Violence against women must be framed as the human rights violation that it is

Violence against women must be framed as the human rights violation that it is

Violence against women and girls is a global pandemic that destroys lives, fractures communities and holds back development - United Nations Secretary-General Ban Ki-moon

March is a key period for scrutiny of progress towards achieving women’s rights, every year.

We do this at the community and national level through our programs to celebrate International Women’s Day. Globally, the annual UN Commission on the Status of Women brings together leaders and experts on the rights of women to review international efforts, achievements and challenges. This year, the review process commands particular attention as we mark the twentieth anniversary of the Beijing Declaration and Platform for Action on gender equality.

While ongoing commitments and efforts to secure the rights of the world’s women and girls are commendable, on no measure can we say that our work is done. Women continue to be outnumbered in parliaments globally – five to one – by male counterparts, women make up two thirds of the world’s illiterate and women are paid 10 to 30 per cent less than men.

In my roles as Chair of Our Watch and Australia’s Ambassador for Women and Girls, another area of particular concern is gender-based violence.

Globally, at least one in three women is beaten, coerced into sex, or otherwise violently abused in their lifetime. In some parts of the Pacific, as many as two in three surveyed women report having experienced violence. The World Health Organisation has called Violence Against Women an epidemic. It is a national emergency.

In the first two months of 2015, 14 women have been murdered allegedly by a former or current partner. Previously, we talked about ‘one woman a week,’ but now it is closer to two. Prevalence studies reveal 27 per cent of Australian women have reported experiencing physical and/or sexual intimate partner violence over their lifetime.

Supported by the Australian Government, Partners for Prevention (P4P) undertook a recent study interviewing more than 10,000 men and 3,000 women in six countries to identify what drives some men to use violence against women, and recommending prevention measures. The proportion of men who reported being physically or sexually violent to their partner in the surveyed countries ranged from 26 to 80 per cent. The study found that the primary motivation for men to commit rape was their sense of sexual entitlement.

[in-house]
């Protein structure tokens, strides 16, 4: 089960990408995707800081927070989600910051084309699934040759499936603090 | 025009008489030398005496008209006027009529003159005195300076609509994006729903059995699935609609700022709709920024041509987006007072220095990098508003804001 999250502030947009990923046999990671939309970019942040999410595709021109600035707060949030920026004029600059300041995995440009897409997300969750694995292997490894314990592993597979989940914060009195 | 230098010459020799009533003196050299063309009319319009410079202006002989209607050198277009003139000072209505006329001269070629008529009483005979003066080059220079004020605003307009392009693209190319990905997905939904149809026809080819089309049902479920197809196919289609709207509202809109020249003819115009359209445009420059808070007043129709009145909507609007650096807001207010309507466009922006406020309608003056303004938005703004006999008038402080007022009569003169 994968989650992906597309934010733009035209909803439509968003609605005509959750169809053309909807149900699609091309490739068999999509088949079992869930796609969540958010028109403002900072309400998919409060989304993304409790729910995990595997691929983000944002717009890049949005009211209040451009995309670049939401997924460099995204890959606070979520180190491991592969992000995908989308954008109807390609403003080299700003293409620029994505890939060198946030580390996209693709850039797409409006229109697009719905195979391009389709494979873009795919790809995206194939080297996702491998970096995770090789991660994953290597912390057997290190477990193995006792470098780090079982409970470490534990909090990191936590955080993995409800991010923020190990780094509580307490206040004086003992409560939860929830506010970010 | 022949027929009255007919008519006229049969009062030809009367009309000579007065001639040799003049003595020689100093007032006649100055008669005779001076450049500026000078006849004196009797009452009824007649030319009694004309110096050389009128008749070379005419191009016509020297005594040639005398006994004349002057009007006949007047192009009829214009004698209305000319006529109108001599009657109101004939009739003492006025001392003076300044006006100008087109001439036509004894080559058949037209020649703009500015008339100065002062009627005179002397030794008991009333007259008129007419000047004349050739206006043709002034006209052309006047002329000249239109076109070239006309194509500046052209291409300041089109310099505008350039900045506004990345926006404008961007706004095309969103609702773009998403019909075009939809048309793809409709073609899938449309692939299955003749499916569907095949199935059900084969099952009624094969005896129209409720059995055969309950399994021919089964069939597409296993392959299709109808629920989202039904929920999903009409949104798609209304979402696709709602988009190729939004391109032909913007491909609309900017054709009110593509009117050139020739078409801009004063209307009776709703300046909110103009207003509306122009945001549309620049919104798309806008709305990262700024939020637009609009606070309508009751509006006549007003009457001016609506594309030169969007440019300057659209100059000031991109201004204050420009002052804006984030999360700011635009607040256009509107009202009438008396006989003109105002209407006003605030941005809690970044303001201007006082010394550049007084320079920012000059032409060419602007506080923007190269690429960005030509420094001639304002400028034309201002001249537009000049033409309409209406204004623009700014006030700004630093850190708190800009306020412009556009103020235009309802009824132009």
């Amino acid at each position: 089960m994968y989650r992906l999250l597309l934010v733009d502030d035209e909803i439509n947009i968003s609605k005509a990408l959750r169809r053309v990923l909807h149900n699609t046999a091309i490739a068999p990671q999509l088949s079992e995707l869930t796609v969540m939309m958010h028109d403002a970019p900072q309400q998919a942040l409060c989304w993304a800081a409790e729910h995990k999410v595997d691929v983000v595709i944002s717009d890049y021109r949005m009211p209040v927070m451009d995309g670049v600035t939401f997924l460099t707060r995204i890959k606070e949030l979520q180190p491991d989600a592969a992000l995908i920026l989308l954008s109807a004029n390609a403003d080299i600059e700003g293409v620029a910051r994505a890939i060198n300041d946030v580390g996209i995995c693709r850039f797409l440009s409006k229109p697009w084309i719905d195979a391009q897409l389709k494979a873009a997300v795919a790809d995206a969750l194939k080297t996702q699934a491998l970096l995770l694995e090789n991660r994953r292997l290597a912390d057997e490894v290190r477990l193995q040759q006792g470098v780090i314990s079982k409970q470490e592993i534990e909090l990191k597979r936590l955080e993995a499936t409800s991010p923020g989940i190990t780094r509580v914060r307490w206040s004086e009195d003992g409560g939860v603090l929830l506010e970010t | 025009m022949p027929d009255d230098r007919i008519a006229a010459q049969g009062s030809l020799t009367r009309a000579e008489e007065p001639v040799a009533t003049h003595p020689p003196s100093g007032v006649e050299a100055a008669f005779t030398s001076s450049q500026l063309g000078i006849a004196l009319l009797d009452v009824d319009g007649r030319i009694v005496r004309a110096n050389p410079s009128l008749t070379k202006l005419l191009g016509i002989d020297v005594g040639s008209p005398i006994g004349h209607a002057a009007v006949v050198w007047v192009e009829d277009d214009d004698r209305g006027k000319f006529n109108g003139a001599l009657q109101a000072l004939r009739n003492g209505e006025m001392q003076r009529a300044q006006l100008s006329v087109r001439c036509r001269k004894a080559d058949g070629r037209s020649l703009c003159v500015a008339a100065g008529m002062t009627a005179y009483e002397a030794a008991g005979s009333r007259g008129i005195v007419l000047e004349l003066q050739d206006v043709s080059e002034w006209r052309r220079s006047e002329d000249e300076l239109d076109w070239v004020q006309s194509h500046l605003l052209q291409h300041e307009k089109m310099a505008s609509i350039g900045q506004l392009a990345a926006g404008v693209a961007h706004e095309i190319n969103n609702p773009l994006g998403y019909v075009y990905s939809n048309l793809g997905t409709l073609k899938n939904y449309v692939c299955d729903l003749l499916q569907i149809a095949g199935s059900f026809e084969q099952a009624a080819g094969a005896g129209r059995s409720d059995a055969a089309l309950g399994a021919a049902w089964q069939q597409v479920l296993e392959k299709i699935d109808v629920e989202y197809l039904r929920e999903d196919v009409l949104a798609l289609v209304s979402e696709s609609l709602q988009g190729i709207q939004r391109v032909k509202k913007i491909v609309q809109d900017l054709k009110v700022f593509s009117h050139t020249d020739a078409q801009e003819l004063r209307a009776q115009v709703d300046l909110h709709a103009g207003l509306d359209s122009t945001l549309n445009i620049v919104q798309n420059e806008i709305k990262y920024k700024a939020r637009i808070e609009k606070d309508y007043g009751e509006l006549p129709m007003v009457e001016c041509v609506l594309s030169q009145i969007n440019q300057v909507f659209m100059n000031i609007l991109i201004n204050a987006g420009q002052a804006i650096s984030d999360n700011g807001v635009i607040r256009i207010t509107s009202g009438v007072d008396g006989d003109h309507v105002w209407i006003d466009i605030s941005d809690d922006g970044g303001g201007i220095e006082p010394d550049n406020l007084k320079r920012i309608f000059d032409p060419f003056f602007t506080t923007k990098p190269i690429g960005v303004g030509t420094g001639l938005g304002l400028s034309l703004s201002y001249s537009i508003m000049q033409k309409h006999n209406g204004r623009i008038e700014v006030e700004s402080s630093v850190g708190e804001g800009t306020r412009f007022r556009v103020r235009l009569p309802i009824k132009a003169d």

The sense of entitlement among some, and broader social attitudes that sustain gender inequality and underpin men’s use of violence, remain pervasive. It is what gives violence against women it’s essentially normative character and makes it a public issue of human rights. Violence against women is not a private matter. Effective violence prevention and response requires a systematic focus on transforming social norms, attitudes and behaviours that support gender inequality and the empowerment of women and girls.

A focus on primary prevention is a key part of the Australian Federal Government’s National Plan to Reduce Violence against Women and their Children 2010-2022 (the National Plan), released in February 2011. It brings together the efforts of all Australian governments to make a significant and sustained reduction to violence against women and their children over a twelve-year timeframe. The Second Plan, Moving Ahead 2013-2016, was released mid-last year (June 2014). The National Plan and the Second Action Plan clearly recognise that gender equality must underpin primary prevention efforts.

Side by side with domestic initiatives, Australia actively partners with countries across the Indo-Pacific on programs to end violence. We are working with Women’s Crisis Centres in Fiji, Tonga and Vanuatu to provide essential services to survivors.  In Papua New Guinea, we have supported the training of women village magistrates and the establishment of Family and Sexual Violence Units in police stations. Through the Channels of Hope program in Solomon Islands, we are working with community and faith leaders to change attitudes to the roles of women and men. In Afghanistan, Australia is supporting national efforts to improve access to services and justice for women and girls.

At the Beijing Conference on Women in 1995, Hillary Rodham Clinton pronounced that ‘women’s rights are human rights’ – a catchcry that has shaped approaches to gender equality in the 20 years since. Still, for many, violence is cast as a private affair. This must change.

Momentum is building. On the eve of the UN’s International Day for the Elimination of Violence against Women last year, I joined Chiefs of Police from across Australia and New Zealand, along with our Governor-General, the Prime Minister and the Leader of the Opposition, to condemn the shocking reality of violence against women in Australia. The inspirational Rosie Batty, Australian of the Year 2015, has given voice to many thousands of victims and survivors of domestic and family violence. Her courage, work and dedication is helping ensure domestic and family violence is on the policy agenda.

For generations, women’s rights lawyers, human rights defenders and feminists have worked to bring gender-based violence into the public domain and, with varying degrees of success, into legal systems. The hurdles faced by domestic violence campaigners are illustrative of how deeply gender inequality and violence against women are embedded in our community.

To be effectively addressed, human rights issues must be firmly fixed in the public eye and violence against women must be framed as the human rights violation that it is. The good news: violence against women is preventable.

Natasha Stott Despoja is the Australian Ambassador for Women and Girls. You can follow her on Twitter @AusAWG.